Due to the difference in the timing of the intervention and evaluation funding, initial data collection occurred at the stores between 1 and 50 weeks after enrolment in HCSI. Approximately 30 % of initial intercepts were collected during months 1–3 and 70 % were collected in months 5 and 6 (median=166 d) of the intervention. The present study, however, is a cross-sectional examination of initial corner store purchases; details and results of the intervention after one year are not yet available. The intervention was implemented in four subsequent phases. Thus, at the time of the initial assessment, the intervention was only partially implemented. However, the date of initial intercept was not highly correlated with any nutritional characteristic in the current study (range r=0·006–0·03) and previous data showed that time since enrolment in HCSI was not associated with types of food available in corner stores( Reference Cavanaugh, Mallya and Brensinger 6 ).
Intercept interviewers participated in a standardized, protocol-based training at the research centre. Additionally, interviewers observed a previously trained interviewer in the field before conducting intercepts independently. Trained interviewers obtained verbal consent and asked shoppers for permission to itemize the food and beverages that were purchased. All corner store shoppers were asked to participate during the hours that study interviewers were present unless the store was very busy and the consumers outnumbered the interviewers at a given time. When parents shopped with their children, interviewers asked permission from parents and their children to record children’s purchases. Shoppers were asked to self-report how much their purchases cost and if they were shopping for themselves or others. Shoppers were also asked to identify their age category: (i) adults (≥19 years); (ii) adolescents (13–18 years); or (iii) children (5–12 years). Each intercept consisted of one or two evaluation staff and was approximately 1·5 min in duration. Evaluation staff assessed purchases between 08.00 and 17.00 hours for 15-min intervals if the store was not busy but stayed longer if there was a steady stream of shoppers.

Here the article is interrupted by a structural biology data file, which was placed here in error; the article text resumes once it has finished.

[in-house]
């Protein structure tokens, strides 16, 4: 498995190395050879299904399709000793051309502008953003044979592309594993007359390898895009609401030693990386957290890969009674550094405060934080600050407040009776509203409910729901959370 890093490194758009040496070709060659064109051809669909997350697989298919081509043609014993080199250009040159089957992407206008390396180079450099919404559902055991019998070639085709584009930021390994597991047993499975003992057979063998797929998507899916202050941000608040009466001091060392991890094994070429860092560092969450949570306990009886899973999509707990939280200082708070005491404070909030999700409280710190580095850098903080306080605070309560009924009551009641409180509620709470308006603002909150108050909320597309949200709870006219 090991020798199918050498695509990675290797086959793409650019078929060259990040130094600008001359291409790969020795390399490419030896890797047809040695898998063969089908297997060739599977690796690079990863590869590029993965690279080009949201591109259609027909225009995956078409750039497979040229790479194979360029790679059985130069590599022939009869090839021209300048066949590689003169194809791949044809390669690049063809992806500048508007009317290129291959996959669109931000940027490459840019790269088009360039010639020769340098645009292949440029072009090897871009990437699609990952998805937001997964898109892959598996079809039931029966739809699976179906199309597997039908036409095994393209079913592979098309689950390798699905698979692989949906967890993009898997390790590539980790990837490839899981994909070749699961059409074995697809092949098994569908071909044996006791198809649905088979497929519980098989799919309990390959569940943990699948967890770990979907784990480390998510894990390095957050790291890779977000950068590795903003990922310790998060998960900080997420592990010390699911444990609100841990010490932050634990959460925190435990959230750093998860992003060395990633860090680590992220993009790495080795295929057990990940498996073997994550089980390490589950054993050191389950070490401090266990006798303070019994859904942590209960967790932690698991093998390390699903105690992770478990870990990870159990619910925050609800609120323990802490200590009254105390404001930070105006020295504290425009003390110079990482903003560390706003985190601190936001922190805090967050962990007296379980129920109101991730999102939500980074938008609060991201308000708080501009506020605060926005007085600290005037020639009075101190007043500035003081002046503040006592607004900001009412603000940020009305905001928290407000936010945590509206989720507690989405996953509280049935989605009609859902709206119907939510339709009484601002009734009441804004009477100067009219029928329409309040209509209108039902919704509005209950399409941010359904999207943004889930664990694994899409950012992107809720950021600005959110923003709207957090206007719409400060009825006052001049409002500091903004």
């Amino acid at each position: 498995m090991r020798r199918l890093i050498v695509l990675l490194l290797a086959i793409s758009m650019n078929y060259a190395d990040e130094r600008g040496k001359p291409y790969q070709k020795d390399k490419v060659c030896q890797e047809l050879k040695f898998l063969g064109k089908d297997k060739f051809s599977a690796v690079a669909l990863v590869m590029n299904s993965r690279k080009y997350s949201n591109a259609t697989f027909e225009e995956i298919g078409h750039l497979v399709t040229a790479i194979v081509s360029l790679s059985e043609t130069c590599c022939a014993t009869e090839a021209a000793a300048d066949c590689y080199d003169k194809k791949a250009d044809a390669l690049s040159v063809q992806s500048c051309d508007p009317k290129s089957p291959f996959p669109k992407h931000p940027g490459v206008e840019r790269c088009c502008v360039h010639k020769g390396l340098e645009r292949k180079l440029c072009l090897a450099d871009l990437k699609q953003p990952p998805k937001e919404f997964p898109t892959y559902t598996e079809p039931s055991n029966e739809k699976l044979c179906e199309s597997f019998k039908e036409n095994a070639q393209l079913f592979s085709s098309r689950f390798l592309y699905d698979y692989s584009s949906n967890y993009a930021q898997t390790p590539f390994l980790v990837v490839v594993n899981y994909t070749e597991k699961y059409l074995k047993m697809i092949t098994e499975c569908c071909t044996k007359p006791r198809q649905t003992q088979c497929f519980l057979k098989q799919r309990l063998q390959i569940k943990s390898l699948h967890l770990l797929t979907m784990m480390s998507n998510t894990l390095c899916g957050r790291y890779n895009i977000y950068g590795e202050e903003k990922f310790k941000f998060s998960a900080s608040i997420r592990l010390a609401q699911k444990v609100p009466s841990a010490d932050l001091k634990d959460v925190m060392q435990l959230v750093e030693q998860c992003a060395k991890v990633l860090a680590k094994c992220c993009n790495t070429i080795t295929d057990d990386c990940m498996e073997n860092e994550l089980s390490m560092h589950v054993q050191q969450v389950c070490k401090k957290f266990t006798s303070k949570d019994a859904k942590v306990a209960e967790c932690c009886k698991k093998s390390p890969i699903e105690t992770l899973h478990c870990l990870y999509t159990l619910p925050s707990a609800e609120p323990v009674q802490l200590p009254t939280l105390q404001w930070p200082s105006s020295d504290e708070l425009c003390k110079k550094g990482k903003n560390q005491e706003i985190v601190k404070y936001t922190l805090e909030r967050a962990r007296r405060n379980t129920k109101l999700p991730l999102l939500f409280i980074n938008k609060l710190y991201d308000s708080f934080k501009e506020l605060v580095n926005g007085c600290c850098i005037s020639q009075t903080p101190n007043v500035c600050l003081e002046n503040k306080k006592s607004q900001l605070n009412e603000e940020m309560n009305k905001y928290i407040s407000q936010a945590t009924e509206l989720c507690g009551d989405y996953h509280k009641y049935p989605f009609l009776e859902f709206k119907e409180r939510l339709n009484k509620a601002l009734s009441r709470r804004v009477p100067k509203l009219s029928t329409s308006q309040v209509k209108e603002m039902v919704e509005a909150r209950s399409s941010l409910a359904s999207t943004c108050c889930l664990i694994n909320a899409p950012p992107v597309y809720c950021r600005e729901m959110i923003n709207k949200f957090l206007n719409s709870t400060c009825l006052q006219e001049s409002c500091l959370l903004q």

Corner store purchases
Data were collected through intercept interviews and direct observation of purchases immediately outside corner stores in Philadelphia, PA, USA from February to July 2011. The school year in Philadelphia is from September to June and data were collected during school and non-school periods. Interviewers looked in shoppers’ bags to record the item’s name, product category, brand, weight/size, and recorded each food and beverage item purchased. Intercepts were not conducted if there were no food or beverage items (e.g. purchases that included only cigarettes, newspapers, cleaning supplies, etc.).
Nutrition information was obtained for all items (packaged and prepared) purchased by children, adolescents and adults at the corner stores. In the case of packaged items, nutrition information was obtained by purchasing an identical item in the corner store and looking at the nutrition label. When items were no longer available for purchase or no nutrition label was present, evaluation staff contacted the product manufacturer or distributor directly for nutrition information (via website or telephone). When product information was not available directly from the manufacturer, data were obtained from online databases such as CalorieKing.com( 11 ). For items that were no longer available for purchase, the manufacturer could not be contacted or were not listed in databases such as CalorieKing.com, nutrition data were obtained on comparable items (similar in size, weight and ingredients). These items represented 1·5 % of total items, were typically from local vendors and had a very small distribution.
In the case of prepared items (e.g. deli sandwiches), evaluation staff purchased identical sandwiches as individual components (e.g. bread, deli meat, condiments) with the help of store staff to be sure that the typical amounts and types of items were included. The components were weighed and measured at the evaluation centre and recorded. Similar methods (described above) were used to obtain nutrition information for the prepared item.
The study was conducted according to the guidelines laid down in the Declaration of Helsinki and all procedures involving human subjects were approved by the Temple University’s and the Philadelphia Department of Public Health’s Institutional Review Boards. Verbal consent was obtained and participation was anonymous.